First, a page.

Sightseers

As the follow-up feature to his crazy quilt genre crossover Kill List, Ben Wheatley has decided to go on holiday, literally. Telling the story of two caravan campers who turn their dysfunctional relationship into a desire to murder anyone who doesn’t share their sullied world view, the filmmaker finds deeply dark humor in such sad subjects as vacant British landscapes and brazen bloodletting. As his leads, Alice Lowe and Steve Oram give new meaning to the term “antisocial,” lashing out in ways that even a hardened psychopath would consider extreme. Still, thanks to Wheatley’s work behind the scenes, everything is daft and delirious.

 

Director: Zack Bernbaum

Film: And Now a Word from Our Sponsor

Cast: Bruce Greenwood, Parker Posey, Callum Blue, Ryhs Ward

MPAA rating: R

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10 May
And Now a Word From Our Sponsor

First time feature filmmaker Zack Bernbaum has come up with an unique concept for his quirky corporate satire. Ad man CEO Bruce Greenwood disappears only to later be discovered in a hospital. When he wakes, he can only speak in slogans. That’s right, his entire dialogue is derived from Madison Avenue campaigns. Parker Posey tries to figure out what happened, while her costar wears out his welcome with one recognizable commercial catchphrase after another. The trailer teases that there is a bigger message here, but one fears that this is more gimmick than golden opportunity to take down our materialistic age.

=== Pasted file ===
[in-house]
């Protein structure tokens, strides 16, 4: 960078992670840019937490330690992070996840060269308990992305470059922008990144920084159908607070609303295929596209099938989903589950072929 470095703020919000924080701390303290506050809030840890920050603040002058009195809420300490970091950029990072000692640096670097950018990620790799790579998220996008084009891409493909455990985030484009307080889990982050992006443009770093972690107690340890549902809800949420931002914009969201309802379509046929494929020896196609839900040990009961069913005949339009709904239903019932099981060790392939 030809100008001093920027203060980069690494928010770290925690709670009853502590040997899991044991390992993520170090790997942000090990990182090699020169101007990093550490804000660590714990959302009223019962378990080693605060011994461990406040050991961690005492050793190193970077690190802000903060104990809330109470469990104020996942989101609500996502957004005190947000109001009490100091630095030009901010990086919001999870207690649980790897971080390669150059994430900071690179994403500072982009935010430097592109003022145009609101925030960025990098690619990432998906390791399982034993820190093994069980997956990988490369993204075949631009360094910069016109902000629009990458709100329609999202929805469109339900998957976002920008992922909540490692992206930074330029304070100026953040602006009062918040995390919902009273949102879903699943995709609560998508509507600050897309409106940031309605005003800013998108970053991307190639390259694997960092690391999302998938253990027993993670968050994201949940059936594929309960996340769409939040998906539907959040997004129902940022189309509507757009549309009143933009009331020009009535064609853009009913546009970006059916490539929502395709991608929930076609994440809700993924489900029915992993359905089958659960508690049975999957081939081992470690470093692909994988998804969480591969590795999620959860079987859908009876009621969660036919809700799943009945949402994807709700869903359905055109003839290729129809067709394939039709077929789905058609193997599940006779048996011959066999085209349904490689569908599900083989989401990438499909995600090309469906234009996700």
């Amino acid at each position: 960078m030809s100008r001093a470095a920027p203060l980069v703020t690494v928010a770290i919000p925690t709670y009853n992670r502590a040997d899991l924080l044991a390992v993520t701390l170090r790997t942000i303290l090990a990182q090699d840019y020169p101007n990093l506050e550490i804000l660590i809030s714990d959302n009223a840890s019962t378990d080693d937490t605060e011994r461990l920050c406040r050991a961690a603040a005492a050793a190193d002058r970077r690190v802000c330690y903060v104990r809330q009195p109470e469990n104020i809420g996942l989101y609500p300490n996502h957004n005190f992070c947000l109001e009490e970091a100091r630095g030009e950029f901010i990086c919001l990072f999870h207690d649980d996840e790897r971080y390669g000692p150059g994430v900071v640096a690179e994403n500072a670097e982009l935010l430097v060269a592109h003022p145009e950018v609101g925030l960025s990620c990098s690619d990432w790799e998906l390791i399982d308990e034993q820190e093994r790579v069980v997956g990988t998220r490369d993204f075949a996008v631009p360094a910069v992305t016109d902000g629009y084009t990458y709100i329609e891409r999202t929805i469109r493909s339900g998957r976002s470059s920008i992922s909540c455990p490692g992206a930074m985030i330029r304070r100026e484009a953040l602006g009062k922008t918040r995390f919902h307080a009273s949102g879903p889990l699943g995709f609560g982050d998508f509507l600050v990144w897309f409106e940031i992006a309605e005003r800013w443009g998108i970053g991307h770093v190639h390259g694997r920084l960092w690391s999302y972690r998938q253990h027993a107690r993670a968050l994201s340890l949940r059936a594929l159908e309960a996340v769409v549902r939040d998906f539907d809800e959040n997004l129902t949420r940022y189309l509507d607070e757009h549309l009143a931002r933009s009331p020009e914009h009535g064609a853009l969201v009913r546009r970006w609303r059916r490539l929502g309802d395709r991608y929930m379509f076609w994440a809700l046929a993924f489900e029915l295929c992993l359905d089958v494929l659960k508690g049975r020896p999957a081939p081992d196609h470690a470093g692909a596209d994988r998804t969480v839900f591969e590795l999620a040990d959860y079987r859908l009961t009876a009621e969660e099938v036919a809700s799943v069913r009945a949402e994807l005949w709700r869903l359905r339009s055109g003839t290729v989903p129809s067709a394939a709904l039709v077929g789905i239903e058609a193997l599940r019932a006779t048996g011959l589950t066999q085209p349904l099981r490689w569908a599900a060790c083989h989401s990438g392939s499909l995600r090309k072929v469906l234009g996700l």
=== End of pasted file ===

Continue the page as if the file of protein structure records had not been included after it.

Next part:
15-17 May

Director: J.J. Abrams

Film: Star Trek: Into Darkness

Cast: John Cho, Benedict Cumberbatch, Alice Eve, Bruce Greenwood, Simon Pegg, Chris Pine, Zachary Quinto, Zoe Saldana, Karl Urban, Peter Weller, Anton Yelchin

MPAA rating: R

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15 May
Star Trek: Into Darkness

Along with Iron Man 3, this is one of summer 2013’s most anticipated movies. When he took over the reins for this decidedly DOA franchise a few years back, many wondered if J.J. Abrams could breathe new life into the old sci-fi stock. One amazing blockbuster later and both fans and newbies can’t wait for the continuing voyages of this new/old Starship Enterprise. With a far more varied canvas (the trailer has both Starfleet Command and the noted interstellar vessel down for the count) and a very viable villain, we could be in for another amazing installment in the film franchise.

 

Director: Noah Baumbach